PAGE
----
Lucas Bradburn is an M.Div. student at The Southern Baptist Theological Seminary. He is also a member of Clifton Baptist Church in Louisville, KY. He is married to Allison and they have one daughter, Anna. Lucas blogs at Guarding the Truth.

 

I’d love your comments and thoughts below,

Fred Lybrand

12 thoughts on “Credo Magazine Review of BACK TO FAITH”

  1. I love this quote: “There is no doubt that Lybrand and his free grace counterparts will fail to be impressed by these arguments.”

    That’s true. Bradburn argues that the context in James 2 is salvation from Hell because “saved” and “faith” and “justify” have to do with salvation from Hell elsewhere in the NT. Umm… those words clearly appear elsewhere in the NT where salvation is NOT the context, too, so what does this establish? Is he denying that what someone might be saved FROM has to be determined by context? He’s exactly right… that argument didn’t impress me in the least.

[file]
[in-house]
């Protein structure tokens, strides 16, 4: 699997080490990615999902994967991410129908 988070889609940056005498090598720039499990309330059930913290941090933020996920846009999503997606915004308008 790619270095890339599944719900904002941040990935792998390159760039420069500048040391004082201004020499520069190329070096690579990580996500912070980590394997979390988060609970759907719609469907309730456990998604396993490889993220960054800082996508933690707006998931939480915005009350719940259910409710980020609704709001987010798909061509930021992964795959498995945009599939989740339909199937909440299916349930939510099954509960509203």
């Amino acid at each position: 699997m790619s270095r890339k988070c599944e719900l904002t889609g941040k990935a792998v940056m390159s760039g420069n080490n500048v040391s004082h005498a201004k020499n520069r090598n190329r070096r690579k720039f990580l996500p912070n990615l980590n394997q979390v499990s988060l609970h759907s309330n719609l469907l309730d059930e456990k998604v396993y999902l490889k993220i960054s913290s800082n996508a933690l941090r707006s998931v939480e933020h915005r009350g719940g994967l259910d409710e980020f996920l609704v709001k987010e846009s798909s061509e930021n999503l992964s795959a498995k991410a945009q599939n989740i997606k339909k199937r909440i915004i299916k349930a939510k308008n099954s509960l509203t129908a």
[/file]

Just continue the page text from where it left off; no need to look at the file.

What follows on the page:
The other argument about a parallel with Jesus teaching also seems problematic and possibly circular in that they seek to justify an interpretation of one passage on the basis of interpretations of other passages which themselves might not be well-justified. But regardless, I assume Jesus needed no assistance from James… I don’t see anything in your understanding of James 2, Fred, that would contradict Jesus’ teaching about anything. If there was such a thing, Bradburn would be right to offer Jesus’ words as a correction. But if your understanding of James 2 doesn’t contradict anything Jesus said, nor contradict anything else in scripture, then whether it parallels Jesus’ words is irrelevant. Seems to me that there are A LOT of passages in the NT that don’t parallel the parable of the sheep and the goats. Right? Must our understandings of those passages be wrong, too?